Infrastructure includes going from outside to inside the home to your customers. No customer is going outside their home sitting on their front lawn with a router to use your service. Cox is making its customers pay for their service infrastructure period. 

      • Darkatt's avatar
        Darkatt
        Valued Contributor III

        That makes no sense. from outside the home, (Demarcation point), to inside the home, is the homeowner responsibility. I would LOVE to hear you tell the power company that the outlet in your home isn't working and they need to come and make sure it's getting electricity. That's inane. There is NO voltage going through the cable, and only the center wire conducts an RF signal, (Like an antenna wire), so you could literally buy a cable wire with ends on and and pull it through the house yourself if you wanted to. Or just pull a new cable and put the ends on yourself. It takes a whopping 2 minutes to learn how to do that. Doesn't require a degree in rocket science. 

        That being said, if you are unable to pull a cable and put on the ends yourself, pay the 100$ get it done right, and then add Complete Care and you are covered. OR, you can wait 31 days, add Complete Care, and they will come fix it all up, you just end up paying a month of service you couldn't use. Your choice. 

  • CurtB's avatar
    CurtB
    Valued Contributor III
    Darkatt wrote:

    inaccurate. CCC will not cover any repairs for the first 30 days after a self install. 

    I haven't found any reference to a 30-day CCC failed self-install exclusion documented anywhere except in your posts.  The only 30-day references I found were:

    "If Cox does not satisfactorily resolve your claim within 30 calendar days of receiving notice of it, then you may pursue the claim in arbitration."

    "You may opt out of this Arbitration Provision (except for the section entitled Jury Trial Waiver) by notifying Cox of that intent within 30 days of the date of this Agreement for current customers. For new customers activating Service after the date of this Agreement, you may opt out by notifying Cox of that intent within 30 days of the date you subscribe to the Service."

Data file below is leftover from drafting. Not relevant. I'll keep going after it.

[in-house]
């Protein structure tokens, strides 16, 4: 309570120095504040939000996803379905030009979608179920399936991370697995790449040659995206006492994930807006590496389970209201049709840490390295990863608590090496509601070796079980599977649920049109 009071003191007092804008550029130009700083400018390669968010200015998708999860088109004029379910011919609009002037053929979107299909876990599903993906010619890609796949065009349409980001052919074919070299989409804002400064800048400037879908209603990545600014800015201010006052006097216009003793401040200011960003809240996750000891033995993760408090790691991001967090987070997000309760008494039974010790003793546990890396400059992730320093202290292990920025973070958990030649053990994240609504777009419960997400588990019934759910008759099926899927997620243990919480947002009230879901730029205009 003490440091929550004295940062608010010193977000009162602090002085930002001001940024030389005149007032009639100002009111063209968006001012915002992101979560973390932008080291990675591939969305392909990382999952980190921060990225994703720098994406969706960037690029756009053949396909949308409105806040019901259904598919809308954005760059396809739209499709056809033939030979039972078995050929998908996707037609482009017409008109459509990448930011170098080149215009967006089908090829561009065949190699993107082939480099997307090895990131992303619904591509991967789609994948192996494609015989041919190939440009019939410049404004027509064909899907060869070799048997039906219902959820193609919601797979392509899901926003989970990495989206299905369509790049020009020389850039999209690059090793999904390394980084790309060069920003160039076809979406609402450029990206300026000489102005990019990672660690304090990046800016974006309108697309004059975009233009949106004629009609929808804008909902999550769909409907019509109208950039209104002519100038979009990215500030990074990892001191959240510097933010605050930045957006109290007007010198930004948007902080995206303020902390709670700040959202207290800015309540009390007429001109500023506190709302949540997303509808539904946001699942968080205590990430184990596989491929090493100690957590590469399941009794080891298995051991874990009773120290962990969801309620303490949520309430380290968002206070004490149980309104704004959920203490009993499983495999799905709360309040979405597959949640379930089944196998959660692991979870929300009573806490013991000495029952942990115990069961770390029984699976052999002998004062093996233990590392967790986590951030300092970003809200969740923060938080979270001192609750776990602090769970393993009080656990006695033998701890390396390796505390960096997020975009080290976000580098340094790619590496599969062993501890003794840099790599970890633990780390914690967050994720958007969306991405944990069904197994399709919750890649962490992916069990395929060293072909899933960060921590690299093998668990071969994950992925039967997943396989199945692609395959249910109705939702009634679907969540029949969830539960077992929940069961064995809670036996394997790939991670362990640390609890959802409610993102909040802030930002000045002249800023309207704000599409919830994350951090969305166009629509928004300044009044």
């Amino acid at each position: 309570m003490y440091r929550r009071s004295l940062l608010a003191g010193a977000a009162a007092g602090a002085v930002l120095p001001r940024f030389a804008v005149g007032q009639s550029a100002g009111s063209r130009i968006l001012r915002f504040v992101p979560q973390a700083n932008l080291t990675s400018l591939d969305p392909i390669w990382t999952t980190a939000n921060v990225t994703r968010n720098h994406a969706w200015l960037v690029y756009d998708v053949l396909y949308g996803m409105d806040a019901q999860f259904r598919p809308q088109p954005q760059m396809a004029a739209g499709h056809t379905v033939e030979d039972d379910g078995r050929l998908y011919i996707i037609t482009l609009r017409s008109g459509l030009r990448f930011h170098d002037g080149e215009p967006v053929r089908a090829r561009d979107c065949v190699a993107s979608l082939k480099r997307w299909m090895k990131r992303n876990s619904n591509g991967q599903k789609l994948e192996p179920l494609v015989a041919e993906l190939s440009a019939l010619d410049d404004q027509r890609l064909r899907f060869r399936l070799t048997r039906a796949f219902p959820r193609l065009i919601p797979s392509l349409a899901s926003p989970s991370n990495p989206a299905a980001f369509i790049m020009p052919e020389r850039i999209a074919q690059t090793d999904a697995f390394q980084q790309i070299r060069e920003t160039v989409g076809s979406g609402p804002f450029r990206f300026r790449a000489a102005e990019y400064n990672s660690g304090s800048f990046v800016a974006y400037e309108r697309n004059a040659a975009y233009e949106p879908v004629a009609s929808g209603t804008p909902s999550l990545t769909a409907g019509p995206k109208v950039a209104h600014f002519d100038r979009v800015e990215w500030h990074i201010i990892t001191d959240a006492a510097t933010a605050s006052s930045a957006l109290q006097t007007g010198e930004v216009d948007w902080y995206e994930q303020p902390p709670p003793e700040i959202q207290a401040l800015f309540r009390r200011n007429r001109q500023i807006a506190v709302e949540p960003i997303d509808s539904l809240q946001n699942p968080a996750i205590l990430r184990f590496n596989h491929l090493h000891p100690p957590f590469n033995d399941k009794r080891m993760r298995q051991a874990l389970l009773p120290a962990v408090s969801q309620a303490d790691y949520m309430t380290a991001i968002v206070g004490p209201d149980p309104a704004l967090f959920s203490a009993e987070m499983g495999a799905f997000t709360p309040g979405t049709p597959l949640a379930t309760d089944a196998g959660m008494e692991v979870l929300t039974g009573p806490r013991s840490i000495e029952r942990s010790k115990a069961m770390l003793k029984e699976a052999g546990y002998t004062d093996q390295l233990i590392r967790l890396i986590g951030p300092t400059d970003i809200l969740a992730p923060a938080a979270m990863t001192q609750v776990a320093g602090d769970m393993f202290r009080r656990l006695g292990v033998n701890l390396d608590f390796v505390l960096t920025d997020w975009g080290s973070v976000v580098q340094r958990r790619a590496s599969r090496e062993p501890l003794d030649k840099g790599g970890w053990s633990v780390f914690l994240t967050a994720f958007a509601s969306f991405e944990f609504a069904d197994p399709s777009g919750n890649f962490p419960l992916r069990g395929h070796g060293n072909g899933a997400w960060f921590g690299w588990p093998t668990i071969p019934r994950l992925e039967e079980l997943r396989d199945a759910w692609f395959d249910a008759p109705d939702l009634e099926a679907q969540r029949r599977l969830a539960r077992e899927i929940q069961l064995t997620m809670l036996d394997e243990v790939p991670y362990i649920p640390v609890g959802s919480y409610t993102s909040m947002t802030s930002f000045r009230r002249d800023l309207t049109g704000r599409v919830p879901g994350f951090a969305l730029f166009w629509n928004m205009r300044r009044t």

"If an award granted by the arbitrator exceeds $75,000, either party can appeal that award to a three-arbitrator panel administered by the same arbitration organization by a written notice of appeal filed within thirty (30) days from the date of entry of the written arbitration award."

    I found "30" a total of 7 times in the "Complete Care Terms of Service" document and 3 of them were in the 30328 zip code.  The word "thirty" was found just once (last paragraph).

    Complete Care Terms of Service | Cox Communications  Updated 01/23/2024

    Where did you come up with that 30-day CCC failed self-install exclusion?

    • Darkatt's avatar
      Darkatt
      Valued Contributor III

      After30 days. (one month) it's no longer considered under self install. 

      https://www.cox.com/aboutus/policies/service-protection-plan-terms-and-conditions.html

      The following are EXCLUDED from coverage under the Plan:

      • Fees associated with installation, removal, relocation of, or change to, Cox Services.
      • Failed Self Installation
      • Installation or relocation of jacks or outlets.
      • Wiring panels (Smart Homes) or complex wiring.
      • New wall fishing or wall hole punches.
      • Wiring that supports a competitor's service offering, or wire signal interference in internal wiring caused by competitor’s equipment.